It’s gotten to the point where any discussion of Mexico’s ongoing, mighty struggle can only begin with this:
All of this is surely unfolding to the unapologetic glee of U.S. Soccer supporters, who were forced to take a deep breath and consider the apparent, emerging dominance of El Tri as the once-again regional kingpin just two years ago. Yes, we are just two years removed from that undressing that Mexico gave to the United States in the 2011 Gold Cup final.
That loss seemed to signal the arrival of Mexico’s so-called Golden Generation, the one that would re-establish dominance over its northern neighbor, which had been misplaced over the previous decade, clearly to the annoyed displeasure of Mexico’s supporters and its futbol establishment.
(If you can stomach it, the highlights of that 4-2 U.S. loss inside the Rose Bowl are here. But I will warn you that all the early, good feeling for the United States evaporates about the time you see Landon Donovan do some kind of weird chicken wing celebration bit – What was that all about? – upon taking a 2-0 lead, after which it’s all Gio dos Santos, Andrés Guardado, Pablo Barrera and Mexico, Mexico, Mexico.)
Since then … yikes! The Mexican rise has stalled like some rusty old Toyota truck.
We could probably spend weeks dissecting the structure and development mechanisms of Mexican soccer and whether we were all fooled … But first, some quick accounting of all that has gone askew recently:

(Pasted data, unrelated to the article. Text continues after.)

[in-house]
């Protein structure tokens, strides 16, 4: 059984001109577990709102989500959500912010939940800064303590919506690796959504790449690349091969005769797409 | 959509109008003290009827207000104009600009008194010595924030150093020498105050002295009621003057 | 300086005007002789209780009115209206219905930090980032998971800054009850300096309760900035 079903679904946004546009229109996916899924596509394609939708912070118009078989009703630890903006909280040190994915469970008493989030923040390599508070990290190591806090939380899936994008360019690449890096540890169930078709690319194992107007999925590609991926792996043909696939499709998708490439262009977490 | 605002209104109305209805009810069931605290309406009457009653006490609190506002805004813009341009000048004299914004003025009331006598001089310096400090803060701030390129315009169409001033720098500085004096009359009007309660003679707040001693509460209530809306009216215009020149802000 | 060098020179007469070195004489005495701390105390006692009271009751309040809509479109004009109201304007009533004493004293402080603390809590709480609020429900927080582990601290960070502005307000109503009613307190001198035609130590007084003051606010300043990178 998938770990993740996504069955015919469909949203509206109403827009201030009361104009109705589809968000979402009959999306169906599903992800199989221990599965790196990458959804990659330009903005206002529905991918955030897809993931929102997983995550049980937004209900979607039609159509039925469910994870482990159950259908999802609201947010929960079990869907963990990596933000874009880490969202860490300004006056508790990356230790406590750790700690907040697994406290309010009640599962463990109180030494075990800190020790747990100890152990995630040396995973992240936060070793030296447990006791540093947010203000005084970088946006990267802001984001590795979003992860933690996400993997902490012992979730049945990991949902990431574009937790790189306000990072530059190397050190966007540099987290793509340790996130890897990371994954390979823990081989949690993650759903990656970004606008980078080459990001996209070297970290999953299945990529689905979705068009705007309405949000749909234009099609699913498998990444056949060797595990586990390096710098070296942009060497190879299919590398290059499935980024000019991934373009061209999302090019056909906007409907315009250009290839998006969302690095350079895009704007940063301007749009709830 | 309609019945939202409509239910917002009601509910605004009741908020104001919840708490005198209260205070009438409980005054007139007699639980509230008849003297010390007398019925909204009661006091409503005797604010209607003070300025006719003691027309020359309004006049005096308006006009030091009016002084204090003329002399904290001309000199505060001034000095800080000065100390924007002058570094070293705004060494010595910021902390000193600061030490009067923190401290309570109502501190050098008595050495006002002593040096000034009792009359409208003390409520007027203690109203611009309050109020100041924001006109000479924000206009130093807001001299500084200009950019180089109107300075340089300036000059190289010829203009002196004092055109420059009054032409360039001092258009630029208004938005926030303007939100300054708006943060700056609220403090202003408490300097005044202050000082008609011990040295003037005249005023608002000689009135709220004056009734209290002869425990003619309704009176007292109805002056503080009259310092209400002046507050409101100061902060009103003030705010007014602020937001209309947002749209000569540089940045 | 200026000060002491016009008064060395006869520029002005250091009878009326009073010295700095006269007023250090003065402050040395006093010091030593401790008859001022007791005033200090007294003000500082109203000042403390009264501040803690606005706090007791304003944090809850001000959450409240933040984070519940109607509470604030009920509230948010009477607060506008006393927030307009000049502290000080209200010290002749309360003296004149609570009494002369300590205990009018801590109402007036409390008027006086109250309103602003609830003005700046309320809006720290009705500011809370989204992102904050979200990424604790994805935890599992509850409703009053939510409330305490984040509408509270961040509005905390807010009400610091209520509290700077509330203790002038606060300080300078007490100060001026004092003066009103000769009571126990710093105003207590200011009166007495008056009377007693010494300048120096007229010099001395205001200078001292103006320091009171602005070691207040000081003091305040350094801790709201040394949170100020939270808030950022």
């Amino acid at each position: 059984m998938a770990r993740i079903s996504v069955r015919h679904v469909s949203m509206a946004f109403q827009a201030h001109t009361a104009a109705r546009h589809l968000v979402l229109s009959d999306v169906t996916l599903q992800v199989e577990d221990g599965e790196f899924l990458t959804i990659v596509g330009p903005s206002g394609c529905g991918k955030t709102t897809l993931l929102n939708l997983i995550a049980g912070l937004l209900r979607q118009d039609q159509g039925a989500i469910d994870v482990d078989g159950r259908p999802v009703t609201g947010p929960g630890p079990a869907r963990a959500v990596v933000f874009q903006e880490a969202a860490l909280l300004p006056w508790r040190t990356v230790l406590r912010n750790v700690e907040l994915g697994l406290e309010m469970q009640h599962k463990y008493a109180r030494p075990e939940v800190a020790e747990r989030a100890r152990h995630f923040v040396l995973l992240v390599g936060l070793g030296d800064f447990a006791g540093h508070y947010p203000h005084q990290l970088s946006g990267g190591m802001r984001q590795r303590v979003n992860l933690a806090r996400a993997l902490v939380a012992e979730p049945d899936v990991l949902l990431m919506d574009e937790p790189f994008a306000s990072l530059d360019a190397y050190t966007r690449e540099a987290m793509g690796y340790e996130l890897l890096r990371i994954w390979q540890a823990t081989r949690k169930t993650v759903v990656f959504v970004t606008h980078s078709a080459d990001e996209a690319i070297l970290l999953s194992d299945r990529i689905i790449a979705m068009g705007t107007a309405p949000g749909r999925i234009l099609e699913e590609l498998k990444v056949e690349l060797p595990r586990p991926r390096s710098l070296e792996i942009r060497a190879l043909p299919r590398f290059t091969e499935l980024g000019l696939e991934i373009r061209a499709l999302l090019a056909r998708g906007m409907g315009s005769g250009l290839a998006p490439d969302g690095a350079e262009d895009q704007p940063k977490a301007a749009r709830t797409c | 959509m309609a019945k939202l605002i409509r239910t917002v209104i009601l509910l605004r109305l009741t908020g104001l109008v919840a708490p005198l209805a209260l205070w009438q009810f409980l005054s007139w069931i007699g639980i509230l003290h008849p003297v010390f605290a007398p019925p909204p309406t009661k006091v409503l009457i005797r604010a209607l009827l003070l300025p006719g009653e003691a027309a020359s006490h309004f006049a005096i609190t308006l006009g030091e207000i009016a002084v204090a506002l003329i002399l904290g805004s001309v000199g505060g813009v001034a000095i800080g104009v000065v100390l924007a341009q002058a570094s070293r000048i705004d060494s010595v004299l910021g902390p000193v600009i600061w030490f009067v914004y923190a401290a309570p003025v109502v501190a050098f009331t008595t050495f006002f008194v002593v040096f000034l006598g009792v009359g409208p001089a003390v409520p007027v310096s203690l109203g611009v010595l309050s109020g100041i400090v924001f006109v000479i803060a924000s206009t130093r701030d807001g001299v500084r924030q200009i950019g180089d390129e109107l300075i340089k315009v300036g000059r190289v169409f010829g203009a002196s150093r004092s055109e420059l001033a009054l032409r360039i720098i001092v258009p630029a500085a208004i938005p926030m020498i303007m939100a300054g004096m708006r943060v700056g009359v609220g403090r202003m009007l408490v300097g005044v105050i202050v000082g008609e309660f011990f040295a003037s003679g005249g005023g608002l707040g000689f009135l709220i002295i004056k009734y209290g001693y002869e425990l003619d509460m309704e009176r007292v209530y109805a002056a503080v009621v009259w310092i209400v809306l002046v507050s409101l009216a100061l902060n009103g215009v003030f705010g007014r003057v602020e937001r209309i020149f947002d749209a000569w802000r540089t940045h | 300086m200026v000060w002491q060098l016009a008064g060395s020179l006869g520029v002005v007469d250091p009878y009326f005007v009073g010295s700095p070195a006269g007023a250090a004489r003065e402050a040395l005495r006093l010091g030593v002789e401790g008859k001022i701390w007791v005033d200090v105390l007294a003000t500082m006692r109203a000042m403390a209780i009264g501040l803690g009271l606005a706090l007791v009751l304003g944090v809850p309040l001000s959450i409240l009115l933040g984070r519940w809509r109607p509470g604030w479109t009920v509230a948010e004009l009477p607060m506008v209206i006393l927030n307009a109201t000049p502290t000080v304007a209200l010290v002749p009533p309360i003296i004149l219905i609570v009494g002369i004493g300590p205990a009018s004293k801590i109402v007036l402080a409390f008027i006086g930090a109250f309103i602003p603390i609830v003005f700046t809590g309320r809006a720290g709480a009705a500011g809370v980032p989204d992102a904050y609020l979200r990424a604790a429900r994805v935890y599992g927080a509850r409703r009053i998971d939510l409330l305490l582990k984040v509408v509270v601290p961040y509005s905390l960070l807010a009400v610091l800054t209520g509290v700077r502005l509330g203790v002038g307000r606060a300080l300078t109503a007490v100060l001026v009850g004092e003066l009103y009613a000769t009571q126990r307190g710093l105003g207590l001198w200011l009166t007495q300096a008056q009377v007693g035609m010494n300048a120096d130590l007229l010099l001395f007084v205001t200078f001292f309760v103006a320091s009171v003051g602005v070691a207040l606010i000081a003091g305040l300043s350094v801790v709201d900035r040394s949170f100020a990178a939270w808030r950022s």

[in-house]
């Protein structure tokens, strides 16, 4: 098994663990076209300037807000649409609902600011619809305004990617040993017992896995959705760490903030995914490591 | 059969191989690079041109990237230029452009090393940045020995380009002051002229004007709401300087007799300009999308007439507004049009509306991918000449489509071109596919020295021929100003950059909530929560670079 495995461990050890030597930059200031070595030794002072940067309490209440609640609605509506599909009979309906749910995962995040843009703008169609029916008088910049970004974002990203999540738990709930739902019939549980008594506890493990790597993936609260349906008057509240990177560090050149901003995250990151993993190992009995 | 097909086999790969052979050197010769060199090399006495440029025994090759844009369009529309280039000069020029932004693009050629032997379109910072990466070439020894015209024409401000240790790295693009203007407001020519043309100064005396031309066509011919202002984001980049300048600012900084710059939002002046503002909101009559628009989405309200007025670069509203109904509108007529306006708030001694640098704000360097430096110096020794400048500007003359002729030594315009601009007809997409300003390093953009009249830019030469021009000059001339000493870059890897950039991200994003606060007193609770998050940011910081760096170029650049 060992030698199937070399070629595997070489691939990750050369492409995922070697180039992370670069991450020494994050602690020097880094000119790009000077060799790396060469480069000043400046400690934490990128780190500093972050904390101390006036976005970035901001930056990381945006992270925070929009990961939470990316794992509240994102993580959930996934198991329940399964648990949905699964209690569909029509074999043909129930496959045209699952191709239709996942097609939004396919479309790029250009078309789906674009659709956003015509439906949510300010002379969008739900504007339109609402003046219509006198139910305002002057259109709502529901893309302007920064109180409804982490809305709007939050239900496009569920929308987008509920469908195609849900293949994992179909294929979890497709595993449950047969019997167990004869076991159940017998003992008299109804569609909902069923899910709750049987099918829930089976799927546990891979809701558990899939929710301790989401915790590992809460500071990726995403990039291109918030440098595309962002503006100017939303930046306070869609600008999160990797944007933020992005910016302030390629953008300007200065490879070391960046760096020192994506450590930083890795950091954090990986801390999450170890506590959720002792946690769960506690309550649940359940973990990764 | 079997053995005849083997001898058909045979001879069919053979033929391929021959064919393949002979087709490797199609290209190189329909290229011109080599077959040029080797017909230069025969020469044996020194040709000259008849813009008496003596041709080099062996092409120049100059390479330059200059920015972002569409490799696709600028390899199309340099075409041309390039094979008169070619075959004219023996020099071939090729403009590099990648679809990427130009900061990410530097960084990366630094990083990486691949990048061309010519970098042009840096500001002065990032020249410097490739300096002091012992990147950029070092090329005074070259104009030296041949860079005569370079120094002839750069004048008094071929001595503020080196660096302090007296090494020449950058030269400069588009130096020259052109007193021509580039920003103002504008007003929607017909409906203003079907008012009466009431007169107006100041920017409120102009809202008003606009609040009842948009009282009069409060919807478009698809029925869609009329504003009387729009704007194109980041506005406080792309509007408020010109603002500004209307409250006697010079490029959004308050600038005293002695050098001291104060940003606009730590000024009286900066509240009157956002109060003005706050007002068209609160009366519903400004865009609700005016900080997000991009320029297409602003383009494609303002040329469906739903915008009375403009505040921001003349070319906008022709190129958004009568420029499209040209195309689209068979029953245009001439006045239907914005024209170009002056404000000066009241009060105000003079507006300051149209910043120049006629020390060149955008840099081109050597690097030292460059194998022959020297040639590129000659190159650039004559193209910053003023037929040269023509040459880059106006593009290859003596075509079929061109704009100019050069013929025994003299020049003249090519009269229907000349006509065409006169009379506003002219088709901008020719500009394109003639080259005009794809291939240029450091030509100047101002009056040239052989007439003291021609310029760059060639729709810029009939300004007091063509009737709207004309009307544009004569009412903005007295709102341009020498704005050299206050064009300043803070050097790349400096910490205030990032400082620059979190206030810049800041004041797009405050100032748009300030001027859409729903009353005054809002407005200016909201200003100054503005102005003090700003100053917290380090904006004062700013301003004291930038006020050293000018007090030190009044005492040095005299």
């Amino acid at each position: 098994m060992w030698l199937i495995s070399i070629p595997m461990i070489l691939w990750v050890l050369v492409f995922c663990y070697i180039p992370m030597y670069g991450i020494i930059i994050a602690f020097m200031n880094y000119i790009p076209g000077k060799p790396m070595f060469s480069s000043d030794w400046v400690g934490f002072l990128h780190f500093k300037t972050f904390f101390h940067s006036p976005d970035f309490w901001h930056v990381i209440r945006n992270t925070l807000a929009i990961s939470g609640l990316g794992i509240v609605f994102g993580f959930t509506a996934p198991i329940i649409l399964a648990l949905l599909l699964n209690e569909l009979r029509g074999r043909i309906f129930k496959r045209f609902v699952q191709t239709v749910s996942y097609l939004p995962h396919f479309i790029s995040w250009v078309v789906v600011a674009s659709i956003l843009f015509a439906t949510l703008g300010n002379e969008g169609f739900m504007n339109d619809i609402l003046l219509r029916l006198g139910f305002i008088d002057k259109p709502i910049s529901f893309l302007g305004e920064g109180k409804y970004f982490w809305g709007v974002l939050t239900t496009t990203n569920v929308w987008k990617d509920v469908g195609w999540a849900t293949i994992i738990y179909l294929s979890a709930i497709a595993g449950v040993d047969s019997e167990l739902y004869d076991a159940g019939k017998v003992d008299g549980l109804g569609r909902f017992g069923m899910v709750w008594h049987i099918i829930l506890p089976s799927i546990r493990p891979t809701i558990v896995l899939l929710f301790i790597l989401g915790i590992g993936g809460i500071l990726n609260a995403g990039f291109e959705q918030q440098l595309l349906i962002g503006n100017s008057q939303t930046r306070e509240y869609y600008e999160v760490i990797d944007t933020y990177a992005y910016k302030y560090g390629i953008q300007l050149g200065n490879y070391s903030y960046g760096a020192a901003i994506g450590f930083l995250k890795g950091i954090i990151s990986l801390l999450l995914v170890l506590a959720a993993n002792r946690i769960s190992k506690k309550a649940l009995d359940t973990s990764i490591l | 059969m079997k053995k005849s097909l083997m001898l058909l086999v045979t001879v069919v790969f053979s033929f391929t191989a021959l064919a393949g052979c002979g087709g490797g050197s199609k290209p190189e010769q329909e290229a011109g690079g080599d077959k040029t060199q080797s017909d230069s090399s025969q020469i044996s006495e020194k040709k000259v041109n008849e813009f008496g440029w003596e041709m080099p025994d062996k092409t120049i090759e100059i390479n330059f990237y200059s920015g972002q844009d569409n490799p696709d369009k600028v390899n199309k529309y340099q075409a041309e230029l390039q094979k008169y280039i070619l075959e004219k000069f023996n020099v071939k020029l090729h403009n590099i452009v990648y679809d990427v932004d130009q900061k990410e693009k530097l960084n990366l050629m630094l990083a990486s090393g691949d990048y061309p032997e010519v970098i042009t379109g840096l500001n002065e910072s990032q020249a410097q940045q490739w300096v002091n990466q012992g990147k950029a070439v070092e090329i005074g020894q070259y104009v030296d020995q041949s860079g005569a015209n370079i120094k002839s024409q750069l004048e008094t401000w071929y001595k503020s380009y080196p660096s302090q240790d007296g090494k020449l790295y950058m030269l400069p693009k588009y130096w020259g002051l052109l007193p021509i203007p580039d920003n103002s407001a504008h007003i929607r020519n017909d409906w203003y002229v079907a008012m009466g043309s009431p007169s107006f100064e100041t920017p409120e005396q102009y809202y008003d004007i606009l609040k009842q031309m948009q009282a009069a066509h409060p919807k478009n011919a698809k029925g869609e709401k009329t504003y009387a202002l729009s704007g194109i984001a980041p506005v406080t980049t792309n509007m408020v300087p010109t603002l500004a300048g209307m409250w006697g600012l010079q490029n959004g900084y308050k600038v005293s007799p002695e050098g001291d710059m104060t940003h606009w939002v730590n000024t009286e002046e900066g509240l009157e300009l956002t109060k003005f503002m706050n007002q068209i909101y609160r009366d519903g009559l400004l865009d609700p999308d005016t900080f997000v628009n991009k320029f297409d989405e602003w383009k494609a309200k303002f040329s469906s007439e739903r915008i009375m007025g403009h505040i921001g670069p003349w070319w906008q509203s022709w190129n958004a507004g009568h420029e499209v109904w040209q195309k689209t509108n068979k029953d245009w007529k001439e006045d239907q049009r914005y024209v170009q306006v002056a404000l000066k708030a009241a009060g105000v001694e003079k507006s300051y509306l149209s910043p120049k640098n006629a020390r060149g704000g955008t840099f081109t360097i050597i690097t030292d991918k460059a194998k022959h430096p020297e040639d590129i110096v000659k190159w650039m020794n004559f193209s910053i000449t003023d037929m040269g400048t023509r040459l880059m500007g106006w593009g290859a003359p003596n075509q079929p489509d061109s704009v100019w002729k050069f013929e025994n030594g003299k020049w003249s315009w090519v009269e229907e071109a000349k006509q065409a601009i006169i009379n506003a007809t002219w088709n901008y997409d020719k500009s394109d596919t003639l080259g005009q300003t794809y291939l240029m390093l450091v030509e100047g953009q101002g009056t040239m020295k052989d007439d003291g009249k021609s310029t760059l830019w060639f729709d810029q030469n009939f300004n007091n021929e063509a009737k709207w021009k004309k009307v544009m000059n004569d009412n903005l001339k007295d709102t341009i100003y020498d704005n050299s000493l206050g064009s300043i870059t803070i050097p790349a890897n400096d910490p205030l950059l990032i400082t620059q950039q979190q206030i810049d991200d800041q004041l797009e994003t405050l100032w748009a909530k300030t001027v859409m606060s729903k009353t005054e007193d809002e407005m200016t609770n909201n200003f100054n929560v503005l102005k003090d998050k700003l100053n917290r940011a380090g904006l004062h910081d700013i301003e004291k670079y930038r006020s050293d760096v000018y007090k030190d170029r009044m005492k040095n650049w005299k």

The most notorious stumble, of course, has been in World Cup qualifying, where the inability to score at home has left El Tri is a shockingly precarious position. The favorites to emerge from atop CONCACAF final round qualifying will still probably find their way to Brazil, but the side’s stunning, ongoing struggles have left Jose Manuel “Chepo” de la Torre’s job status on the skids and seen the gains in confidence obliterated. Improvement seemed apparent, but results still demonstrated the quality gap as Mexico came and went in the recent Confederations Cup in Brazil. The net out was a win and two losses, leaving El Tri short of elimination play while leaving the competency of Chepo’s tenure still up for debate. Mexico did not meet expectations at the FIFA Under-20 World Cup in Turkey, falling right away to Greece and Paraguay in group play. El Tri sneaked into the knockout rounds, but those early stumbles arranged a much tougher Round of 16 contest, where Mexico fell to Spain. Oh, Chepo! Que paso last night? Mexico sent a young team to the Gold Cup, as did the United States and others. But should Mexico really be losing to Panama? This represented Mexico’s first loss to Panama in 11 competitive matches.
For me, and probably for many U.S. soccer fans, the CONCACAF Gold Cup just got a lot more interesting … and the United States is still more than 30 hours from kicking their first ball in the regional tournament.